How do we know the Chinese drank tea first?Where did tea come from?Oolong tea, green tea, white tea, Pu'er tea, black tea... How many kinds of tea are there?How did tea get to the other parts of the world?Who drinks tea?How important is tea to the Chinese?What's so special about all those tea pots?Questions to ponderPrint this chapterShare on FacebookLinks / ReferencesSite map Font size: original Font size: medium Font size: large 中文
Earliest accounts - And the monumental importance of Lu Yu
 Origins - Where tea first appearedEarliest accounts - And the monumental importance of Lu YuEarliest legends - And our friend Shen NongWhy is tea called
 
 

A Contract with A Servant, by rhapsodic poet Wang Bao in the Western Han dynasty (206 B.C. - 9 A.D.) is popularly regarded as the earliest written account of tea. In this documentary of current events, Wang Bao described how his servant prepared tu leaves and utensils for him and went to Wuyang to purchase tu leaves. It is obvious that tea was loved by the literati and it was commercially marketed.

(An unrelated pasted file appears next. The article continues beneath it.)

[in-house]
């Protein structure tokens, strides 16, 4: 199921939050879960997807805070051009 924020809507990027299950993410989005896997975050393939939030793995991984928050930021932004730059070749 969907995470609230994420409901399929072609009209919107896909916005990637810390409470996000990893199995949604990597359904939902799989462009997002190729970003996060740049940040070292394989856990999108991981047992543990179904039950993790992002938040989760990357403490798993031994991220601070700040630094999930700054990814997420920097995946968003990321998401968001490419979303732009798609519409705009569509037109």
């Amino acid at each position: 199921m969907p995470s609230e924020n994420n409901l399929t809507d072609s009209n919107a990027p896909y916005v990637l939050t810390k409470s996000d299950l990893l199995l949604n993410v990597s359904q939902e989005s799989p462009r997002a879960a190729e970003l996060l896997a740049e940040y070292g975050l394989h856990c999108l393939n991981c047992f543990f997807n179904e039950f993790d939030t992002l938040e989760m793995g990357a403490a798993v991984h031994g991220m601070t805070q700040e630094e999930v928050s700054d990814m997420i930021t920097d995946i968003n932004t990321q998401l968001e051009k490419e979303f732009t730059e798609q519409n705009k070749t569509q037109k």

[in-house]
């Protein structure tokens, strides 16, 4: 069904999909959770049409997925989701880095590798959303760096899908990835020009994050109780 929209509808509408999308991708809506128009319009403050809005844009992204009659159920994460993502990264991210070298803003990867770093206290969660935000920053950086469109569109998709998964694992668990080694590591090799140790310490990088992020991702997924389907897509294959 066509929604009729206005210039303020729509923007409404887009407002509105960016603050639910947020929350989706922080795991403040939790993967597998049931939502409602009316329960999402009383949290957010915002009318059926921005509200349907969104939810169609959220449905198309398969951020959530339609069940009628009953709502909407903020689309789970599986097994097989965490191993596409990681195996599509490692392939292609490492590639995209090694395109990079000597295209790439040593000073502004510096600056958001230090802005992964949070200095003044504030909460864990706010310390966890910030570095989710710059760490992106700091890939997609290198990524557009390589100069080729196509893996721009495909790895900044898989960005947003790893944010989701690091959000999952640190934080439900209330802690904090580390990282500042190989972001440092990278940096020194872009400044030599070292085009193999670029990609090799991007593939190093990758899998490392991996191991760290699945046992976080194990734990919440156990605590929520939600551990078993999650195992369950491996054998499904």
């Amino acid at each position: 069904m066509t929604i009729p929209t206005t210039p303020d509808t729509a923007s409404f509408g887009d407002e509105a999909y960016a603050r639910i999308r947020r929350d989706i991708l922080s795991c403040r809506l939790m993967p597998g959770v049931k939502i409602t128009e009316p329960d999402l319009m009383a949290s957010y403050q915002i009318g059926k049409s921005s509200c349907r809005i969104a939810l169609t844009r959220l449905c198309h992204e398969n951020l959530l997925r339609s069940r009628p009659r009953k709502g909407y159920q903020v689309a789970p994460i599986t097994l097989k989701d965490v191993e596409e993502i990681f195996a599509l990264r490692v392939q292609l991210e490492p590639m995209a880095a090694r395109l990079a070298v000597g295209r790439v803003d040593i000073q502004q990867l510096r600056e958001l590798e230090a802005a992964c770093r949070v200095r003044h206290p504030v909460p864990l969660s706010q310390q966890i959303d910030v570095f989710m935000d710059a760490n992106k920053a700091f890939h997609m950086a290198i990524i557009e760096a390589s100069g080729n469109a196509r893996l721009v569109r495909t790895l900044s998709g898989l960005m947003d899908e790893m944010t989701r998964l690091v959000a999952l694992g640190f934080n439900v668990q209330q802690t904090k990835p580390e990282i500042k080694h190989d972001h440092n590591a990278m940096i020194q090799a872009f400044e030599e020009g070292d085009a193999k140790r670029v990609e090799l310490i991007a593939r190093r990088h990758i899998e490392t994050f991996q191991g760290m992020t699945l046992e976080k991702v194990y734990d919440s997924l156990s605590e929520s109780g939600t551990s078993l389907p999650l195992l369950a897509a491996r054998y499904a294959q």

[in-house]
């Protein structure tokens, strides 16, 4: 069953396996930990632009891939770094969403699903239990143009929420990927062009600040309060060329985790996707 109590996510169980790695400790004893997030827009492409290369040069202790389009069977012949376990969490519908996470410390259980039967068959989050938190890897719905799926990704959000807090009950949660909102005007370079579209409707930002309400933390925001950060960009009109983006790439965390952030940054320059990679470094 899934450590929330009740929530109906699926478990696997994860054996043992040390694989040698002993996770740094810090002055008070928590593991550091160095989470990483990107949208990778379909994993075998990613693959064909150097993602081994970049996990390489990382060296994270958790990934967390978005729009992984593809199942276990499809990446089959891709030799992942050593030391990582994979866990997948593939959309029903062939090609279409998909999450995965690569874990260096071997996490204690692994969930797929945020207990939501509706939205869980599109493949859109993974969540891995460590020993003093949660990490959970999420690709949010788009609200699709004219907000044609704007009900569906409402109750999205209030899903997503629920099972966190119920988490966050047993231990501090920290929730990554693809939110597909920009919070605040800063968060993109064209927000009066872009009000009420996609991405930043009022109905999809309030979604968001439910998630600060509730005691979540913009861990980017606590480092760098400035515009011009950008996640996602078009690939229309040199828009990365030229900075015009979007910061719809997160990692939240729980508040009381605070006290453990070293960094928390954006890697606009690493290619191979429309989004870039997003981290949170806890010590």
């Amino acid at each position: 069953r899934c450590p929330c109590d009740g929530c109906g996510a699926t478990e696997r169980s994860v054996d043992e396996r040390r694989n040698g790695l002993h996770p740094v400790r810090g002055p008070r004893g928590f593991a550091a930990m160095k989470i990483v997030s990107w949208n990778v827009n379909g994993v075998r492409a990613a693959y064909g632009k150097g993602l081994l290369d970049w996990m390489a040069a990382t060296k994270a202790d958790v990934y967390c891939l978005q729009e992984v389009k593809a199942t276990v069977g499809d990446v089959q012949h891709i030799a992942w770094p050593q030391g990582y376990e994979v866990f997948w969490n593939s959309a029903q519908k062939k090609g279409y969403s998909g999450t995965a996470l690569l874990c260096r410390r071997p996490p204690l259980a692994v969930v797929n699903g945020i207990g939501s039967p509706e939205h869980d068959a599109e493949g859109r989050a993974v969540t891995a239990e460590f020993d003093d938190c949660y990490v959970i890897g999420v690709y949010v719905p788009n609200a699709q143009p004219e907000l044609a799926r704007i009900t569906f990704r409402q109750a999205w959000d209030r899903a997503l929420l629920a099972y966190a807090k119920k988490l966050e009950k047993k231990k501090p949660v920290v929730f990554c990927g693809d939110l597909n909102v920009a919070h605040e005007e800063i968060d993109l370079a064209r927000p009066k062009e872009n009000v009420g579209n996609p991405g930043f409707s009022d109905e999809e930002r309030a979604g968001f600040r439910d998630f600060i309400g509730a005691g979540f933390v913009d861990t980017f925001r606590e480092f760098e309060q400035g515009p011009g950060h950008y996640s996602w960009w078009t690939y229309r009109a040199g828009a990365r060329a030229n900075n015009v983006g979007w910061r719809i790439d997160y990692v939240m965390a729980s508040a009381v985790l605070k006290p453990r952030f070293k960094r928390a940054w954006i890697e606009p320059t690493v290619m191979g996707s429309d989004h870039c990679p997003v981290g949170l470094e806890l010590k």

The earliest book on tea - and the one best known by far - is Classic of Tea written by Lu Yu in the Tang dynasty (618 - 907 A.D.).

Lu Yu recorded everything from how teas were grown, how teas were classified, to how tea should be chosen and cooked in the Classic of Tea, which became the first definitive guide to all things tea-related. The book elevated tea to a new level - an art - and made a monumental impact to how tea was perceived and drunk - an impact that lasted for centuries to come.

With his exceptional contribution in the development of Chinese tea, Lu Yu has been honoured as the "Saint of Tea" and "God of Tea" by later generation.

More About Lu Yu
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